Govt to discuss Act 355 draft amendments at state levels next year

Govt to discuss Act 355 draft amendments at state levels next year
Govt to discuss Act 355 draft amendments at state levels next year

PARLIAMENT | The latest draft amendments to the Syariah Courts (Criminal Jurisdiction) Act 1965, known as Act 355, will be presented for state-level discussions by early next year before tabled in parliament.

Deputy Minister in the Prime Minister Department Ahmad Marzuk Shaary (above) said the discussion process will be led by a civil and syariah law technical committee from the Islamic Affairs Department (Jakim), as the body tasked to draft the amendments.

He said the government had on Aug 16 appointed a new set of technical committee members comprising experts in syariah and civil law and a series of meetings were held to come up with the current draft amendments.

"Following that, from Oct 1 to Oct 3, the technical committee held a special meeting to draft the amendments based on inputs agreed upon through previous discussions. As a result, the technical committee has successfully drafted an amendment bill.

"The technical committee has planned to table the proposed amendments to Act 355 at the state level in a legal dialogue and conference scheduled by early next year," he said in response to Ahmad Fadhli Shaari (PAS-Pasir Mas).

Marzuk said the state-level dialogues will involve not only religious authorities but also other stakeholders including state legal advisors.

Earlier, Marzuk reiterated the government's commitment to enhance the powers of the syariah courts, and the discussion process was held to ensure it can be carried out in line with the Federal Constitution.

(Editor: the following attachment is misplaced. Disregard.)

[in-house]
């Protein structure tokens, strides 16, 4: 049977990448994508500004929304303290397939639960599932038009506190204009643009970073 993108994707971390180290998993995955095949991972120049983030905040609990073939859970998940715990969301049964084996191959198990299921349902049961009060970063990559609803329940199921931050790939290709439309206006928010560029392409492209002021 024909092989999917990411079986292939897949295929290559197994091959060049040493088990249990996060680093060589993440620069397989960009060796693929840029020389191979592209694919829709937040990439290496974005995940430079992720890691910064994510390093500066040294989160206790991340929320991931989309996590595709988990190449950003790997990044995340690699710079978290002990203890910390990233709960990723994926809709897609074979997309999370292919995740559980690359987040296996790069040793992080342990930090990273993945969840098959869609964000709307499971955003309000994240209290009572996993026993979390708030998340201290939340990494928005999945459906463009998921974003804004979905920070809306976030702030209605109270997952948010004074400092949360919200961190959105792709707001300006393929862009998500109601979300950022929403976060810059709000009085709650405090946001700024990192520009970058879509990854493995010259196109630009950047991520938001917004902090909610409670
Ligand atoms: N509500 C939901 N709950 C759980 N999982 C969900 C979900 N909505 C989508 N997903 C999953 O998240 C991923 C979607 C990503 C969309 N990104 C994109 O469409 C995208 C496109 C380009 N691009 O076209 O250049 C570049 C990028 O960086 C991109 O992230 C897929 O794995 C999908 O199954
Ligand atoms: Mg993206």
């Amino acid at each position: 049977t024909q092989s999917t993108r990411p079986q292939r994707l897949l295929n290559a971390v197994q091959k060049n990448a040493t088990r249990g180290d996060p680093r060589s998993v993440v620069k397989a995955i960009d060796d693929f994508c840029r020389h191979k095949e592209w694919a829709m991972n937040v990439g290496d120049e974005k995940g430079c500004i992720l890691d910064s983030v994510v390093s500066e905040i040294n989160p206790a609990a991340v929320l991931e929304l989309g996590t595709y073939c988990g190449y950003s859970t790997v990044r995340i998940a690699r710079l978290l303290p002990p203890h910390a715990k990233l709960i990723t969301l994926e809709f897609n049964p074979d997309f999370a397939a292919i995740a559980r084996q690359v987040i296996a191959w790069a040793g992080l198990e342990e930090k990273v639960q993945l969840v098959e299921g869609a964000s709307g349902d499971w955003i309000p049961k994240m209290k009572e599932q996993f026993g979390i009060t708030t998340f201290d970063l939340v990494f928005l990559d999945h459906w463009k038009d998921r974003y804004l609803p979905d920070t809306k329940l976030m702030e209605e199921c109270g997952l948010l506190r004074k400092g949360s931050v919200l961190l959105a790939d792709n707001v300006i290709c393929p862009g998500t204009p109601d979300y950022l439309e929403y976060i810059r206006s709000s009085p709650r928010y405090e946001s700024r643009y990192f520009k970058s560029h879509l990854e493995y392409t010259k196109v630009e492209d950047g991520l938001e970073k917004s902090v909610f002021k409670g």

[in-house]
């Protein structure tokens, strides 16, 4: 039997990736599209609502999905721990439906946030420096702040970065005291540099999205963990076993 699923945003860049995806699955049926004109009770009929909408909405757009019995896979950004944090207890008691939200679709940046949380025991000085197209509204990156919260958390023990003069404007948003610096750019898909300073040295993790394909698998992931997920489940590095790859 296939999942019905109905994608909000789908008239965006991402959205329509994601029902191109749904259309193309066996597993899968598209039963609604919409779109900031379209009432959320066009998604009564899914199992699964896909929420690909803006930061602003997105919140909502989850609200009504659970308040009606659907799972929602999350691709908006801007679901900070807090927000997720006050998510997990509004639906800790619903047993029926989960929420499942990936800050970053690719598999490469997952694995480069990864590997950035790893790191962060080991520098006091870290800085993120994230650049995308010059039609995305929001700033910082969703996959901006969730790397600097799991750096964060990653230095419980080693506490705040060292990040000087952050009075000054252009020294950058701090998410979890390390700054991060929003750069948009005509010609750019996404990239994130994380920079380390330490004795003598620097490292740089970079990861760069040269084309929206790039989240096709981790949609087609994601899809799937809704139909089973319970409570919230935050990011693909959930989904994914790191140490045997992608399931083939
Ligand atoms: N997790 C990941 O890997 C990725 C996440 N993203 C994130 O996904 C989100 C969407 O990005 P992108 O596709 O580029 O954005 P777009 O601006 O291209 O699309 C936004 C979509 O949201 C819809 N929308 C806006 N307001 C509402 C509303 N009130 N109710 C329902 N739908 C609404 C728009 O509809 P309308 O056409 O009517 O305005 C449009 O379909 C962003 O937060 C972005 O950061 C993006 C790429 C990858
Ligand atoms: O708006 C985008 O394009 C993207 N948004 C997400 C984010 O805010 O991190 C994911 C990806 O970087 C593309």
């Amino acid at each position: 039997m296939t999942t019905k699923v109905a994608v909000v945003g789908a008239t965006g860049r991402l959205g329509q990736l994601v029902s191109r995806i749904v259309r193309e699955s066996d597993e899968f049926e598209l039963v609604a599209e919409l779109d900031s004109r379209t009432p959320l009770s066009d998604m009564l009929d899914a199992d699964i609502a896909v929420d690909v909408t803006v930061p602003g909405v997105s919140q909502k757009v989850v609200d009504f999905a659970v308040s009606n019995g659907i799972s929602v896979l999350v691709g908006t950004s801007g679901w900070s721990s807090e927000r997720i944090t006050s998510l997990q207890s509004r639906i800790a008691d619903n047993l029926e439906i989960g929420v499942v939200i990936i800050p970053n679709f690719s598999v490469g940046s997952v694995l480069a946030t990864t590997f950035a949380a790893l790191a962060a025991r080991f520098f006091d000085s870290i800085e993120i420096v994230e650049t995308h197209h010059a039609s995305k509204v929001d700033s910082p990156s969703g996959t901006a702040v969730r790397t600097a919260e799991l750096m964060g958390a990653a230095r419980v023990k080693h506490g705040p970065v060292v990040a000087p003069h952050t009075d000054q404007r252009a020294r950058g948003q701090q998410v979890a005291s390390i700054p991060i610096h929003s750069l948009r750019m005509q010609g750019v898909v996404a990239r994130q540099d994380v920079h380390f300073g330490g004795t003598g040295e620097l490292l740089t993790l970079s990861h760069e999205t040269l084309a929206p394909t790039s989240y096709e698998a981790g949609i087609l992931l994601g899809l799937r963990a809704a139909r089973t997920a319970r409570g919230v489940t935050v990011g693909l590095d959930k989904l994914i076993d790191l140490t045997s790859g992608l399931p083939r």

Amending Act 355 is often used by PAS as a rallying point for its supporters. In September, PAS Youth chief Khairil Nizam Khirudin at the party's annual gathering expressed hope that the amendments would be tabled in this current sitting.

Colloquially referred to as the “Hudud bill”, it is deemed controversial as it could pave the way for the Islamic penal code to be partially implemented in Kelantan. The PAS-governed state already has an enactment to the effect.

Public debates on the subject had sparked since May 2016 after PAS president Abdul Hadi Awang proposed a private member’s bill to amend the act to remove limits on punishments.

This was, however, rejected by the then BN administration.

He later proposed a revised version of the bill where penalties were to be capped at 30 years' jail, an RM100,000 fine, and 100 strokes of the rotan.

The current limits are three years of jail, an RM5,000 fine, and six strokes.

Despite being tabled in 2017, the bill has never been debated after the Dewan Rakyat postponed it several times.